What do you do when after years of insisting that bigger stimulus and more government intervention for more time are the exact recipe for economic success, only to discover that your cherished theories have come up short? Cue the esteemed former Treasury Secretary (and possibly future Fed Chair) Mr. Lawrence Summers. This is the same Mr. Summers who contends that the disappointing rate of economic growth for the last number of years is a problem of secular stagnation and not a problem of poor policy and burdensome regulation. Seems a little convenient coming from one of President Obama’s former chief economic advisers, but we’ll give him the benefit of the doubt.
Mr. Summers is out with a new policy prescription to deal with the “problem” of secular stagnation. As if it weren’t enough that the world’s central banks are already in charge of setting the most important price in the world—the price of money. Mr. Summers suggest taking things further, much further. He wants the world’s central banks to start buying stocks.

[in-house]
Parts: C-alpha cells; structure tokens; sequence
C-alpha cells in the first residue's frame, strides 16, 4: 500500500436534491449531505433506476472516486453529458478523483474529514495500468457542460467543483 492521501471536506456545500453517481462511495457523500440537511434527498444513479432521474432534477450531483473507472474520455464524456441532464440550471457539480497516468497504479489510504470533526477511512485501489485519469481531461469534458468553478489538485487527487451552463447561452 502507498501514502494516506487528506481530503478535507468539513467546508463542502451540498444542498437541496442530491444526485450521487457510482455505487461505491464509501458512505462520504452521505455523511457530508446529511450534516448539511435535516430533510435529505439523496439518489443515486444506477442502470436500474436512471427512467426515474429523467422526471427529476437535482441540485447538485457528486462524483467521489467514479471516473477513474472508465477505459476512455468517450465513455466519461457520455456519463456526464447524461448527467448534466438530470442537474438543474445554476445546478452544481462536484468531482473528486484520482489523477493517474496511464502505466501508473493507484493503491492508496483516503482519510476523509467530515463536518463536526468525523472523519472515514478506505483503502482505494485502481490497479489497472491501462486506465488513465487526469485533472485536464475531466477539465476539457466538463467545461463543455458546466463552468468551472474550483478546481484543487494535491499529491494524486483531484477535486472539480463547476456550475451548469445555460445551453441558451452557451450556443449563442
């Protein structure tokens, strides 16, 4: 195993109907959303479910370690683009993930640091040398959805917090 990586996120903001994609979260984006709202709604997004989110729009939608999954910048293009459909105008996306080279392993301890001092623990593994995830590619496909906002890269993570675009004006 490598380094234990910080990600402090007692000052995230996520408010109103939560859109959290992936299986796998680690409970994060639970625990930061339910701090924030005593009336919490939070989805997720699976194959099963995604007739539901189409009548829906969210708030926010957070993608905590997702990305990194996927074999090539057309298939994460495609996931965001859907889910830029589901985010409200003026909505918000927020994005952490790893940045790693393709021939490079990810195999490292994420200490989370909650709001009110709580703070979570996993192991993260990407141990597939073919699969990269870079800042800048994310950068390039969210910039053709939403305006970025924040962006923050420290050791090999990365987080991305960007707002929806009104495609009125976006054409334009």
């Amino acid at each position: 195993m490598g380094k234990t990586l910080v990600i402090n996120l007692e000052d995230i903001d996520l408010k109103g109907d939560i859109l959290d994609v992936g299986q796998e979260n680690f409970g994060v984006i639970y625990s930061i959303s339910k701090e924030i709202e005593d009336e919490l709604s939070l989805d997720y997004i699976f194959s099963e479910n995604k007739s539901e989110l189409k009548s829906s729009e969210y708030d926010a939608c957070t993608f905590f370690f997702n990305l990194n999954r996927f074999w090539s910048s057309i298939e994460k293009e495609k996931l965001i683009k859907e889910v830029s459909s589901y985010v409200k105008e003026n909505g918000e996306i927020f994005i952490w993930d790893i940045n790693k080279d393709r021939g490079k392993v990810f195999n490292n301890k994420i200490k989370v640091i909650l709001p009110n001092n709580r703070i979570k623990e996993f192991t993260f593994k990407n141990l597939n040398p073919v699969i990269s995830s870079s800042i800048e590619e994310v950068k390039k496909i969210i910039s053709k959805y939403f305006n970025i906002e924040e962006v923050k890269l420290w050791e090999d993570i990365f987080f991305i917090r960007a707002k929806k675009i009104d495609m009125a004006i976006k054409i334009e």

This is a beaut if I’ve ever seen one. You have one of the world’s most prominent mainstream economists basically suggesting that government should decide the cost of capital in a capitalist system. Does such a system not cease to be capitalist when the government starts setting the cost of capital?
Bloomberg has more of the gory details:
Summers, who also served as a top economic adviser to President Barack Obama, reiterated his concerns about “secular stagnation,” where trend economic growth rates have been reduced and neutral interest rates are lower than historic norms. To the extent that low neutral rates are in part the consequence of investors preferring fixed-income assets and steering clear of riskier options, policy makers can combat that by buying risk assets, he said.
Thankfully in the U.S., the Fed is barred from investing in anything but government bonds, but Congress could of course change that. Foreign central banks have much more leeway in this department. Unfortunately, this is a policy proposal investors are going to have to watch.